cout << "The weekend starts tomorrow!" << endl;
}

if (dayOfWeek<1 || dayOfWeek>7)
cout << "You've typed in an invalid number!" << endl;

if (dayOfWeek!=7)
{
cout << "Today is not Sunday." << endl;
cout << "There are still " << 7-dayOfWeek
<< " days remaining till the end of the week." << endl;
}
else
{
cout << "It's Sunday." << endl;
cout << "Tomorrow is Monday." << endl;
}
}
```

Type in this program in your IDE and execute it several times in order to fully test out its functionality for different days of the week.

Here is an example of what you might get by running this program:

```Type in an ordinal number of a day of the week (1-7): 5
We're in the working part of the week!
It's Friday!
The weekend starts tomorrow!
Today is not Sunday.
There are still 2 days remaining till the end of the week.
```

Let us now analyze this program step by step:

```    if (dayOfWeek>5 && dayOfWeek<8)
```

The condition of this `if` statement checks whether `dayOfWeek` is during weekend by testing if `dayOfWeek` is greater than 5 and less than 8, using the logical operator 'and'.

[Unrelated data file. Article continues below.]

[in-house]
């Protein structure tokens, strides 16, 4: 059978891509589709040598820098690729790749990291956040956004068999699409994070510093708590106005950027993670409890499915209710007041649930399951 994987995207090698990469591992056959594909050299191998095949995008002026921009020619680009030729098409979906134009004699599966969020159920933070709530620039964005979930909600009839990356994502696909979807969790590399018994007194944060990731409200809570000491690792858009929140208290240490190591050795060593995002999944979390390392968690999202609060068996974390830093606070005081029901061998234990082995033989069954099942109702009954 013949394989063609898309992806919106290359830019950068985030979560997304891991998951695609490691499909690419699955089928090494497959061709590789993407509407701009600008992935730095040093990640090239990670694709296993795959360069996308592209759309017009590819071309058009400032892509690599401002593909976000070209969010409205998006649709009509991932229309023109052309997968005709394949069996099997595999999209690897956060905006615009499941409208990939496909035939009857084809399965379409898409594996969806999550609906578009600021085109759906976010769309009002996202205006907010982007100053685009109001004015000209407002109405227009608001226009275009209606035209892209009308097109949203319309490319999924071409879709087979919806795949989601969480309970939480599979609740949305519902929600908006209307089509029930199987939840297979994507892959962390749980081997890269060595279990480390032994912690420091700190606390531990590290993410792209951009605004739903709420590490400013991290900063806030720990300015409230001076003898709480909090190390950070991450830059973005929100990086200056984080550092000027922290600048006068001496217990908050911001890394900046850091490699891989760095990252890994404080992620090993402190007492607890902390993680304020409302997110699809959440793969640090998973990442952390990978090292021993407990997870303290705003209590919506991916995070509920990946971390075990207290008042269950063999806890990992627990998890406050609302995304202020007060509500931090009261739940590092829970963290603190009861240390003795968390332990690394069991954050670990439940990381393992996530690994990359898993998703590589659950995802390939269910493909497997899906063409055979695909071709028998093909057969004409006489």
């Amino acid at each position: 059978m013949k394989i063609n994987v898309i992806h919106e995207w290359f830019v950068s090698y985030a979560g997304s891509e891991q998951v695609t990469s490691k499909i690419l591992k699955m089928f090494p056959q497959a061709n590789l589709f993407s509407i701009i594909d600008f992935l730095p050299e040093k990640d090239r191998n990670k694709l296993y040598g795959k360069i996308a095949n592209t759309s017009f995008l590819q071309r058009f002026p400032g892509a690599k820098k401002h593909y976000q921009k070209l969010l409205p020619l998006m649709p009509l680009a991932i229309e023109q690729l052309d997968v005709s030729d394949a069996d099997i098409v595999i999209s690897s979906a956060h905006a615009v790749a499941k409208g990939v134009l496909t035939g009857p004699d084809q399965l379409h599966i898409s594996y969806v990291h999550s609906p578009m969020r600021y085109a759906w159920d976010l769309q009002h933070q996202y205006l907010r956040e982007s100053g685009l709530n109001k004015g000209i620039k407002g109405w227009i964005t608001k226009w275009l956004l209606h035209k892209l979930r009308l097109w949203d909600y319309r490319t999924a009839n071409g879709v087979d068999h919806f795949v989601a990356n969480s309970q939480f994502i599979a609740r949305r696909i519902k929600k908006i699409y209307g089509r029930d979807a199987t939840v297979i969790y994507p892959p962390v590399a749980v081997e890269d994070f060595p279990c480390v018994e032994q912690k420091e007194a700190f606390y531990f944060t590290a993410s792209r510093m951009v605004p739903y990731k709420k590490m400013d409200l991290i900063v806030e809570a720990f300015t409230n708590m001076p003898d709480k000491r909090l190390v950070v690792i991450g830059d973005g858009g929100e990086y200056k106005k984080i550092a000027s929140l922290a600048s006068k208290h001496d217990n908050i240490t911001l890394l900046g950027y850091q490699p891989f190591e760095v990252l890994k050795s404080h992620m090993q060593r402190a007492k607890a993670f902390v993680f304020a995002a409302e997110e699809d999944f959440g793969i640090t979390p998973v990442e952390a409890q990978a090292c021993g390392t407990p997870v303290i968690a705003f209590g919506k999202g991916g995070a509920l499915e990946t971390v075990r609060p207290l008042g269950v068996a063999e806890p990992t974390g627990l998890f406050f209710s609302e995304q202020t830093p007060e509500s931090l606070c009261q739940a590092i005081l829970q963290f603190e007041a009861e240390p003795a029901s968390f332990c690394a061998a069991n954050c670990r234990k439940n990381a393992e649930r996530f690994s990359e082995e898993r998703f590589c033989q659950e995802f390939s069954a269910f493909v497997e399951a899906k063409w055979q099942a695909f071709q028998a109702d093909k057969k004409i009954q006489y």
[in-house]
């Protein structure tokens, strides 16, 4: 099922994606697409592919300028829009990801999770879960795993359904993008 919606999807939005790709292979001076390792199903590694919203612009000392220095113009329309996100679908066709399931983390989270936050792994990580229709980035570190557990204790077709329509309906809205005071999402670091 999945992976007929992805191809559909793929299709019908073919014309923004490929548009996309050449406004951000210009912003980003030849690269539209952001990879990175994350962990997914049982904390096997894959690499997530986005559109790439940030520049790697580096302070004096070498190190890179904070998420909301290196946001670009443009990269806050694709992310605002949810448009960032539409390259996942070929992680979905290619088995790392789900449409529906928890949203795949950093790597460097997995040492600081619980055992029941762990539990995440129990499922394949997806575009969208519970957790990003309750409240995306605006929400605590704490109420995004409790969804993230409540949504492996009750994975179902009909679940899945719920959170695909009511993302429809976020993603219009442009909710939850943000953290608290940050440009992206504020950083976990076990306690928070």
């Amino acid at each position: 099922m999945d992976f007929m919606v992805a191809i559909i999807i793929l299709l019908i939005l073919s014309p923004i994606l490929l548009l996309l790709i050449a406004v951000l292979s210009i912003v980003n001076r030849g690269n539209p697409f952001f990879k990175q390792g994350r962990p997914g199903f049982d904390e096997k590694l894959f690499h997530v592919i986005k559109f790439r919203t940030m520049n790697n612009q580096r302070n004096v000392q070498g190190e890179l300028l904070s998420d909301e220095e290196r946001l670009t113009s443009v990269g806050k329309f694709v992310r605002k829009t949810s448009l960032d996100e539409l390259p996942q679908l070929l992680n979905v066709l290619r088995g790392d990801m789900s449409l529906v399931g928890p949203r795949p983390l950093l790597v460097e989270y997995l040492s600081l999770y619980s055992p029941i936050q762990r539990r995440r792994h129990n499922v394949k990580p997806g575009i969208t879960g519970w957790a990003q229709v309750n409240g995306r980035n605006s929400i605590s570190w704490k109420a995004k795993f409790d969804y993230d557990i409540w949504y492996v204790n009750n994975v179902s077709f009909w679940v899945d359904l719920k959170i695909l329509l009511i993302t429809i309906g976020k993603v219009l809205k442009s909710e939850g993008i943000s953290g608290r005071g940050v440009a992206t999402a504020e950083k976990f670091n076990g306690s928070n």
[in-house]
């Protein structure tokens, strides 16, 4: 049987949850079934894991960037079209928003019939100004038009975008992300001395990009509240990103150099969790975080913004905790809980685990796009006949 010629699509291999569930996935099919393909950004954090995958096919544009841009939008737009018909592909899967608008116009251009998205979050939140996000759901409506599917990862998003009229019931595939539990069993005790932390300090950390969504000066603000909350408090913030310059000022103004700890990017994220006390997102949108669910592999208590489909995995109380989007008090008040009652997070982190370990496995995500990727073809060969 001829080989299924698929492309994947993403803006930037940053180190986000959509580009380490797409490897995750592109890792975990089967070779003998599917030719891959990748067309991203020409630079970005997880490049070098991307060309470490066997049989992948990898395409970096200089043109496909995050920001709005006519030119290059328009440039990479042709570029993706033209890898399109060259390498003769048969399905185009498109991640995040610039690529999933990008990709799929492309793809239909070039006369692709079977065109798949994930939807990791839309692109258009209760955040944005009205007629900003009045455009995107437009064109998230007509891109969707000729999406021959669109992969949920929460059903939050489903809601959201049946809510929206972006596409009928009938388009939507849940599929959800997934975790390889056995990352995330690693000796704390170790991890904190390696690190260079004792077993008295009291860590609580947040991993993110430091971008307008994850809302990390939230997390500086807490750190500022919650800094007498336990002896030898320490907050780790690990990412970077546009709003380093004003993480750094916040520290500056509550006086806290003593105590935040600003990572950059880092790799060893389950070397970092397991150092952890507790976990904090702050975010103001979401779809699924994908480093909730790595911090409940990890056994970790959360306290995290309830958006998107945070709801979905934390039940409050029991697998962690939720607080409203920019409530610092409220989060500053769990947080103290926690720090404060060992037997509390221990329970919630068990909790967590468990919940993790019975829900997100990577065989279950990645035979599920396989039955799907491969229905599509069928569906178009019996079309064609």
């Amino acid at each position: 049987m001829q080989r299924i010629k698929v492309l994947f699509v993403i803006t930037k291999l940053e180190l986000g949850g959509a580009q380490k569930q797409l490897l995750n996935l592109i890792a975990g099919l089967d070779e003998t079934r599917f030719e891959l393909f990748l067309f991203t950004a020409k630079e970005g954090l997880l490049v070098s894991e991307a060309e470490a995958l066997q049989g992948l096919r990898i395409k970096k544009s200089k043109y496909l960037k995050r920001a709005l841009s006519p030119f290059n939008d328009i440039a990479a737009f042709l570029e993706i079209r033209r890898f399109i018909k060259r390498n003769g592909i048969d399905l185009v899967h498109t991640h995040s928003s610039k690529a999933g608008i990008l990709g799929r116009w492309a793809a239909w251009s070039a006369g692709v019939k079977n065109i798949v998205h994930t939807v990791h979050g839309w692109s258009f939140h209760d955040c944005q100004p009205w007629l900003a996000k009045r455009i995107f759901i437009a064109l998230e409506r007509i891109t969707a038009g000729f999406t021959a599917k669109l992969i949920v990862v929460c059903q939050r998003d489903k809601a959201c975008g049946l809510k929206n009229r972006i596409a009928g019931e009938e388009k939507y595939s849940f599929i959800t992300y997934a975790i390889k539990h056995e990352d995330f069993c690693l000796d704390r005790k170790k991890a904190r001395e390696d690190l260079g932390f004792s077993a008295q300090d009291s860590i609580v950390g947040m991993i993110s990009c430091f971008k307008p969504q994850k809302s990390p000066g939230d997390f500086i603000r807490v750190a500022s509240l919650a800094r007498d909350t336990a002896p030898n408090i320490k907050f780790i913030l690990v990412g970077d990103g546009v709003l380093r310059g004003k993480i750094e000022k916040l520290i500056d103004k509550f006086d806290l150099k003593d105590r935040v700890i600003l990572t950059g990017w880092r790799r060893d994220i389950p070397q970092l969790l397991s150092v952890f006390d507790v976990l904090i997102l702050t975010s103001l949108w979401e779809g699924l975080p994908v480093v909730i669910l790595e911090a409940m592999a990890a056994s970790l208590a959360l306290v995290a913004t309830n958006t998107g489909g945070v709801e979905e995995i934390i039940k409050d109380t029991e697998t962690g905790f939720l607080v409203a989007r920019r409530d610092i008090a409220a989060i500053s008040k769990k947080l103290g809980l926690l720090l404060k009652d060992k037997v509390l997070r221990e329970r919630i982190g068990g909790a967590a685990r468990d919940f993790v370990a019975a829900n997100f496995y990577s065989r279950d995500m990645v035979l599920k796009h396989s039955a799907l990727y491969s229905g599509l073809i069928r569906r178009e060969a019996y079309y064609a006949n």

```    if (dayOfWeek==5)
{
cout << "It's Friday!" << endl;
cout << "The weekend starts tomorrow!" << endl;
}
```

The condition of this `if` statement tests whether `dayOfWeek` is Friday by testing whether `dayOfWeek` equals 5. Once again, here we have a case where an `if` statement controls the execution of the following statement block. Also, note that this `if` statement is not followed by an `else` part. In the C++ language, to test equality you must use two consecutive symbols for equality (`==`). The authors of the language have chosen this somewhat unusual manner of checking for equality since the single equals symbol had already been used up for the assignment operation!
```    if (dayOfWeek<1 || dayOfWeek>7)
cout << "You've typed in an invalid number!" << endl;
```

In order to make this program easier to understand we had to make some sacrifices: for example, this program will not work perfectly if you decide to be mischievous and type in a number less than 1 or greater than 7.

This statement contains a compound condition created by using a logical operator 'or'. You can read this `if` statement as: "If the day of the week is less than 1 or greater than 7"

```    if (dayOfWeek!=7)
```

This statement checks whether the given day of the week is not Sunday. '`!=`' is an operator that tests for inequality, which is the exact opposite of the operator '`==`' which tests for equality. You can read this statement as: "If the day of the week is different from 7"